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[round-hed] /ˈraʊndˌhɛd/
noun, English History.
a member or adherent of the Parliamentarians or Puritan party during the civil wars of the 17th century (so called in derision by the Cavaliers because they wore their hair cut short).
Origin of Roundhead
First recorded in 1635-45; round1 + head Unabridged
Based on the Random House Dictionary, © Random House, Inc. 2017.
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British Dictionary definitions for Roundhead


(English history) a supporter of Parliament against Charles I during the Civil War Compare Cavalier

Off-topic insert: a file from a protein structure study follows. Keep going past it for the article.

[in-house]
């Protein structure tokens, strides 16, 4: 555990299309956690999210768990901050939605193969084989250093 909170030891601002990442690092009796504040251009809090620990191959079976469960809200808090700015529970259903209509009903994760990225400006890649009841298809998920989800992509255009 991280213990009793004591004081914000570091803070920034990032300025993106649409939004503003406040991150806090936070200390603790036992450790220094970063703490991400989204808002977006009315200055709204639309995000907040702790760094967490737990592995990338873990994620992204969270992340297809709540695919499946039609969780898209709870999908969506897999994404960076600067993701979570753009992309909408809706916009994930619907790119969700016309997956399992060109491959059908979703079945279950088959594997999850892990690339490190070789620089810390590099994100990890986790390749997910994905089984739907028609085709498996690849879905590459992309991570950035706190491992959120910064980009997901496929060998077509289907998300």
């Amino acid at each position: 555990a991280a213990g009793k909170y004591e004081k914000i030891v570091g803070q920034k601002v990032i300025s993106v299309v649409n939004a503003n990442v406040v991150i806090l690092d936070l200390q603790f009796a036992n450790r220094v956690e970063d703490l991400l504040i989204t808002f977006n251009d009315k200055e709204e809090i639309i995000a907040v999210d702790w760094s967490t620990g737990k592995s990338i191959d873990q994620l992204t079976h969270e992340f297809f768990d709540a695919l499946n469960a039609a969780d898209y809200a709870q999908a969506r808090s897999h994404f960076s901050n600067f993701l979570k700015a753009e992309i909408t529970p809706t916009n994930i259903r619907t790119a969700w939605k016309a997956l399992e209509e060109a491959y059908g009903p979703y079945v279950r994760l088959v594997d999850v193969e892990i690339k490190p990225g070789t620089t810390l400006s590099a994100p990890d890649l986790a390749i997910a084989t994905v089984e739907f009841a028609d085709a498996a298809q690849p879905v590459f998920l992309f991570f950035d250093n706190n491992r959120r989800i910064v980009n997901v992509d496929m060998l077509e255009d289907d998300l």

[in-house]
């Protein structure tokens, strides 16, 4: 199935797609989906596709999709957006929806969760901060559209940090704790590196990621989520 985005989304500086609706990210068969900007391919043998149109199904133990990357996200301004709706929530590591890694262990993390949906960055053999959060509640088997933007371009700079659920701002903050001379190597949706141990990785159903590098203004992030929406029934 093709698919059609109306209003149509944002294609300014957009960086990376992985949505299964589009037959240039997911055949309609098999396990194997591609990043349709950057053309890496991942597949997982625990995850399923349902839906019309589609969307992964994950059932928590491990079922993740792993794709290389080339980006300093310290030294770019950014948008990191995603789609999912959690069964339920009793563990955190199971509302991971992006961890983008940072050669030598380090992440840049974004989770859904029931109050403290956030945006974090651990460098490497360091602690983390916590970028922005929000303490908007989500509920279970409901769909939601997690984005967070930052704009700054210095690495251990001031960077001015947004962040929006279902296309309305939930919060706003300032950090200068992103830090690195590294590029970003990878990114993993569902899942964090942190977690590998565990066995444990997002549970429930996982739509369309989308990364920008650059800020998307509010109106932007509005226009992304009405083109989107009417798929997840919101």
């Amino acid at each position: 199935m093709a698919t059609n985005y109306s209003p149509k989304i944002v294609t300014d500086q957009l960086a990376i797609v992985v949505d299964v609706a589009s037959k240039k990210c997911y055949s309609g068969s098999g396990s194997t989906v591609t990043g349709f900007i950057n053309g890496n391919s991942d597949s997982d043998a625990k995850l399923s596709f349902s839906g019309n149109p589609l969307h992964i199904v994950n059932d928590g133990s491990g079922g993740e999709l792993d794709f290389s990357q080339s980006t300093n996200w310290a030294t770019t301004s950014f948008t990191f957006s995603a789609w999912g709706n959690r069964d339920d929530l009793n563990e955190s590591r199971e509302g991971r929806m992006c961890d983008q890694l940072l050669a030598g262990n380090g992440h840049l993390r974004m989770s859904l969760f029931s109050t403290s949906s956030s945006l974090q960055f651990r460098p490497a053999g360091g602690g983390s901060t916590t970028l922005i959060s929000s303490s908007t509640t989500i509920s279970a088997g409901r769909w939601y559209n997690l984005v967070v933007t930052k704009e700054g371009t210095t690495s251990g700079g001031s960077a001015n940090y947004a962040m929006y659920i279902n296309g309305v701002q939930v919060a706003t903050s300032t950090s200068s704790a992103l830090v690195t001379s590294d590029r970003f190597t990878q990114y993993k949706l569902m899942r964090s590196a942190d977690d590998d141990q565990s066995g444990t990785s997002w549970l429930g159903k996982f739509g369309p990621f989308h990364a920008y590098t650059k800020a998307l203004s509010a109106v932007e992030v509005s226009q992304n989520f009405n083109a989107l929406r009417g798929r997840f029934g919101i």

Word Origin
referring to their short-cut hair
Collins English Dictionary - Complete & Unabridged 2012 Digital Edition
© William Collins Sons & Co. Ltd. 1979, 1986 © HarperCollins
Publishers 1998, 2000, 2003, 2005, 2006, 2007, 2009, 2012
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Word Origin and History for Roundhead

"adherent of the Parliamentary party in the English Civil War," 1641, so called for their custom of wearing the hair close-cropped, in contrast to the flowing curls of the cavaliers.

Online Etymology Dictionary, © 2010 Douglas Harper
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